The Young Avenger
Direction: Four out of five. James Bevan, who plays Gintend in The Limit of Human Conquest...?, is in the same boarding house at school as George Lawrence, the grandson of the director here. Therefore, as I have a link with the man himself, I can safely say that he lives up to the standard of his direction, which is about as good as it comes in the series. Only Charles Crichton can beat him in this respect. Well done!
Plot: Three and a half out of five. For an episode that is at number ten on my list, to have such a low score for a plot might be seen as silly. However, I also love "Dead Man's Treasure," which has no plot at all, so this is not really a handicap for me. What there is is intelligently worked out, extremely silly, but even so just plain Avengers. Malcolm Hulke's last solo script for the series certainly makes the grade.
Music: Four out of five. For the majority of the episode, we are treated to a wonderfully silly theme as the undertakers run around after various coffins. Then, at the end, it is the silent film train fight music. All of it is just so superb that I listen to the soundtrack on tape!
Wittiness: Five out of five. This is what put Hulke very high up on the writers' list as well as the top ten list. Almost every line has a degree of humour in it, which means that we do not have to take it seriously, which is of course what the series is all about, anyway. Just listen to this: "Whatever's that young lady doing tied to the railway tracks? She'll break the engine." Steed on being an engine driver: "There's no security, always on the move." "Well, at least it will keep you on the straight and narrow," replies Emma.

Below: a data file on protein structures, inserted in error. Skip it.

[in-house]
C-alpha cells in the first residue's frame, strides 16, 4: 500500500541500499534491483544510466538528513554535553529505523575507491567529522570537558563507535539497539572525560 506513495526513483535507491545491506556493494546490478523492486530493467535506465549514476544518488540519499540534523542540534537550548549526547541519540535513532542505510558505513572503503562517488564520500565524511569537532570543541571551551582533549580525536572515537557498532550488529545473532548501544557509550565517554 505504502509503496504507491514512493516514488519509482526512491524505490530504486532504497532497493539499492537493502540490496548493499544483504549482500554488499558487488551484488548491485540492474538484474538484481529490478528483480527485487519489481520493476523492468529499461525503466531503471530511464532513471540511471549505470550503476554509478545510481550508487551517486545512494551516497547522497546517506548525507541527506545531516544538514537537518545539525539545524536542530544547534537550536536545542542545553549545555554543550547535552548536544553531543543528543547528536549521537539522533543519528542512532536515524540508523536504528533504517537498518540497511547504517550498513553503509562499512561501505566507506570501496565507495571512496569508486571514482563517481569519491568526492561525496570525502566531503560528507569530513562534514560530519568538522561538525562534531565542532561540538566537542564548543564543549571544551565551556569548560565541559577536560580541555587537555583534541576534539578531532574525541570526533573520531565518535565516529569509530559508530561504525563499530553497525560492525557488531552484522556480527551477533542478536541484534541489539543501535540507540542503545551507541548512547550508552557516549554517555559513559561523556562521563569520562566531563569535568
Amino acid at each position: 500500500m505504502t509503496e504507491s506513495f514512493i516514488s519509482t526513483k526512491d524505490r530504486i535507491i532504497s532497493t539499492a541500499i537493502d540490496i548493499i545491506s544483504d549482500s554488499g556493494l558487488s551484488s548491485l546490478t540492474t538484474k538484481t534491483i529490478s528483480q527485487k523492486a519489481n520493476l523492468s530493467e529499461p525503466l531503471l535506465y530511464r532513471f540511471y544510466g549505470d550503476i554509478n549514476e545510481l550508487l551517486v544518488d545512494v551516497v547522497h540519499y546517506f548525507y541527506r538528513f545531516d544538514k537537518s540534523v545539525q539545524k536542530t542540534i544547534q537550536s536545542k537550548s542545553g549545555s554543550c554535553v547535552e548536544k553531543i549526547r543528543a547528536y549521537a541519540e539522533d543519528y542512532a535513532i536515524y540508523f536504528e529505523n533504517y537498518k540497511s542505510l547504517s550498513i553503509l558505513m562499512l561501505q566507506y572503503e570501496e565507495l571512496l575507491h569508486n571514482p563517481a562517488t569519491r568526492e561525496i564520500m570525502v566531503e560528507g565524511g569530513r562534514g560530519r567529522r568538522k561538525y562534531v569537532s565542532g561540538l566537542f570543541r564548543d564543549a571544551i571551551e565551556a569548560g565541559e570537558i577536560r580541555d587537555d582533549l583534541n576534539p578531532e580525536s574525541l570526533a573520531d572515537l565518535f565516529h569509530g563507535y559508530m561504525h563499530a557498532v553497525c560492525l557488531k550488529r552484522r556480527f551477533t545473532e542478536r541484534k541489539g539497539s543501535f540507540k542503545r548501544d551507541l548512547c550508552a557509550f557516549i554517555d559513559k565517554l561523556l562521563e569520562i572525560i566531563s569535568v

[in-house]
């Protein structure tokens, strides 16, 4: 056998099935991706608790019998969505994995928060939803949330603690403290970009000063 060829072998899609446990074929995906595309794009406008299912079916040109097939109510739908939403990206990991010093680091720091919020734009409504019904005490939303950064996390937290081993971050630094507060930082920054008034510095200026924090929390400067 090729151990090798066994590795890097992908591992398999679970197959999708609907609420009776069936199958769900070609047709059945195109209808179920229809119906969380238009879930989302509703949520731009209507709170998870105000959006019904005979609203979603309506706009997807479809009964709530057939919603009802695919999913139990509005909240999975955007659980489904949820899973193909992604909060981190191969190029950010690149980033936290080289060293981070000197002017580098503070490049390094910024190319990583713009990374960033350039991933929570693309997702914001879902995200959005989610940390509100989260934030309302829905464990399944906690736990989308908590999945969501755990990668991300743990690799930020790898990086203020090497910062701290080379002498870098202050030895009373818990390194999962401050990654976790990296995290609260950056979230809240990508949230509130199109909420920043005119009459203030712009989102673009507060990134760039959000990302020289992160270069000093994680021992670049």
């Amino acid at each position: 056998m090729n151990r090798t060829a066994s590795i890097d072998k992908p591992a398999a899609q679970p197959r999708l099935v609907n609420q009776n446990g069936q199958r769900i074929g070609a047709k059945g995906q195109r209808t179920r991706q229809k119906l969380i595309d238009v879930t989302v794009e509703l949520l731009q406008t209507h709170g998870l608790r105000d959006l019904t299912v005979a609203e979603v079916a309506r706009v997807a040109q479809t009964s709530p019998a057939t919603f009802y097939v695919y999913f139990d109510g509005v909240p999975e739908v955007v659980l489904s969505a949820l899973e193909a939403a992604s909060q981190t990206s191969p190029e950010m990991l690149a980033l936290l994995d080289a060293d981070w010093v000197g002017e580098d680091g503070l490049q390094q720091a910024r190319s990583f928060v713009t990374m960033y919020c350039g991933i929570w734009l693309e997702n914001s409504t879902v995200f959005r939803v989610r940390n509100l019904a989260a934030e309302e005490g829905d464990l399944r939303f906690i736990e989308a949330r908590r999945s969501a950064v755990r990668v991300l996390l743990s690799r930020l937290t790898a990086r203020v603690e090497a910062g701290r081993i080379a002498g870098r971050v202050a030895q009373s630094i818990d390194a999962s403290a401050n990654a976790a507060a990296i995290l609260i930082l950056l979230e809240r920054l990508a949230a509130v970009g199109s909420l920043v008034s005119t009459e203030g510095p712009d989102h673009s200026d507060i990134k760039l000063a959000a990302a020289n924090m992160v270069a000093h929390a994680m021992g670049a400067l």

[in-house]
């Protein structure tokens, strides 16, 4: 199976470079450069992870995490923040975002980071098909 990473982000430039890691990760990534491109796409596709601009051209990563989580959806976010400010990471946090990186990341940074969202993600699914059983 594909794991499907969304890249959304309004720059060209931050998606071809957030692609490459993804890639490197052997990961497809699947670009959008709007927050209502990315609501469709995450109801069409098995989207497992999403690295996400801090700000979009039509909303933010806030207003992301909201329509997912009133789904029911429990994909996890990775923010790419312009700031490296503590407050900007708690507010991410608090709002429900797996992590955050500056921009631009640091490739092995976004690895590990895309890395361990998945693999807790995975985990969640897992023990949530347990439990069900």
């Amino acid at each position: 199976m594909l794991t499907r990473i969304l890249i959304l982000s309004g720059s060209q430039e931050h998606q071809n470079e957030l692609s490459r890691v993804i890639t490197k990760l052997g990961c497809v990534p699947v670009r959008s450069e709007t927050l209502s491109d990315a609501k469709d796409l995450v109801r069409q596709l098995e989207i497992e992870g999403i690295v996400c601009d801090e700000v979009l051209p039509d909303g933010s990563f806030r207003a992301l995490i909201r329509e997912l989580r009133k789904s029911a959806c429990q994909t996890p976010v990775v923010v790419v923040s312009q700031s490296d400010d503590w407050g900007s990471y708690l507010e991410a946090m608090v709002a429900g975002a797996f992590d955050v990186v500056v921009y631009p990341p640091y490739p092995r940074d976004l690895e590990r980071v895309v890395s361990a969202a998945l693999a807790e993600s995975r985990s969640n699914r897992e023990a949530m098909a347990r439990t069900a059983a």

Action: Four out of five. There might really be only one fight in this episode, but what a fight! Steed versus the villain on the carriages of the model train, and occasionally ducking down to avoid the shots fired at him. And you thought this was a serious episode! Hilarity abounds.
Cars/Sets/Locations: Five out of five. Steed acquires his Vauxhall 30/98 (the first time that it is seen in the series), and we have a Humber hearse. Also, in the introduction, we have a Ford Zodiac being used as a funeral car. Its ancestor, the Ford Scorpio, is still used in such a capacity today. Then there are the superb hospital and train set sequences indoors (with the tacky motion simulator!) by the piece de resistance is the railway sequences. Great, some of the best location filming ever done.
Introduction/Tag: Four and a half out of five. This episode would get five if the train did not start off going backwards in the tag. The silliness rating goes out of the window when they get on, and ride the train away! It does not get much better than this! Then we also have the introduction, which is also utterly baffling, seeing the coffin's antenna rising up from the ground. It does not get much better than this.
Overall Impression: Fine direction, a wonderful eccentric performance from Ronald Fraser and a totally mad plot make this one of the best ever seen. There are just so many wonderful little scenes in this, but I will mention that time when Steed is having a good lunch with Horace Winslip, where the footman organises everything, and then has to be at the ticket office so that Steed can merely get into the room! I could go on and on, but you would just want to watch the episode, so if you ever get the chance, do so.
Rating: Nine and a half out of ten.
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